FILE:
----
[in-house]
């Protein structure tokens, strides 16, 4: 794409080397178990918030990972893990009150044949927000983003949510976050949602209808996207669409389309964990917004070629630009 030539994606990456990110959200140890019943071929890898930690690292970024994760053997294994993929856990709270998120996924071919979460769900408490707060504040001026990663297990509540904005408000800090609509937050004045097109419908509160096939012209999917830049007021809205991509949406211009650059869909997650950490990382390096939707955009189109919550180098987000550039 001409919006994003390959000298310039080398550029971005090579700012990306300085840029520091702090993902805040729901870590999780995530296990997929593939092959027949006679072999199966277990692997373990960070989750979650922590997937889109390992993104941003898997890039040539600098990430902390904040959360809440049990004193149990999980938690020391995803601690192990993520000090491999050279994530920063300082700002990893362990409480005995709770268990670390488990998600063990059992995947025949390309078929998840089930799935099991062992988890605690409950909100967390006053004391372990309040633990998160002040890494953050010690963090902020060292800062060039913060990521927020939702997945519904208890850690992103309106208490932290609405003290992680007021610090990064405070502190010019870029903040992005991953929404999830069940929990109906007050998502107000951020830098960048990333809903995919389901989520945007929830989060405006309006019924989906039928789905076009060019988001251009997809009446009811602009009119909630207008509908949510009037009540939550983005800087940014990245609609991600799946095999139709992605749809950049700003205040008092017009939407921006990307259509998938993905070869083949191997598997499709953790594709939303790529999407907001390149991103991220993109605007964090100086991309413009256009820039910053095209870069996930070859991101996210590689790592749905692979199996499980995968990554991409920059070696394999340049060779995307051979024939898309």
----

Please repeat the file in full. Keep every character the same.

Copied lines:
[in-house]
């Protein structure tokens, strides 16, 4: 794409080397178990918030990972893990009150044949927000983003949510976050949602209808996207669409389309964990917004070629630009 030539994606990456990110959200140890019943071929890898930690690292970024994760053997294994993929856990709270998120996924071919979460769900408490707060504040001026990663297990509540904005408000800090609509937050004045097109419908509160096939012209999917830049007021809205991509949406211009650059869909997650950490990382390096939707955009189109919550180098987000550039 001409919006994003390959000298310039080398550029971005090579700012990306300085840029520091702090993902805040729901870590999780995530296990997929593939092959027949006679072999199966277990692997373990960070989750979650922590997937889109390992993104941003898997890039040539600098990430902390904040959360809440049990004193149990999980938690020391995803601690192990993520000090491999050279994530920063300082700002990893362990409480005995709770268990670390488990998600063990059992995947025949390309078929998840089930799935099991062992988890605690409950909100967390006053004391372990309040633990998160002040890494953050010690963090902020060292800062060039913060990521927020939702997945519904208890850690992103309106208490932290609405003290992680007021610090990064405070502190010019870029903040992005991953929404999830069940929990109906007050998502107000951020830098960048990333809903995919389901989520945007929830989060405006309006019924989906039928789905076009060019988001251009997809009446009811602009009119909630207008509908949510009037009540939550983005800087940014990245609609991600799946095999139709992605749809950049700003205040008092017009939407921006990307259509998938993905070869083949191997598997499709953790594709939303790529999407907001390149991103991220993109605007964090100086991309413009256009820039910053095209870069996930070859991101996210590689790592749905692979199996499980995968990554991409920059070696394999340049060779995307051979024939898309």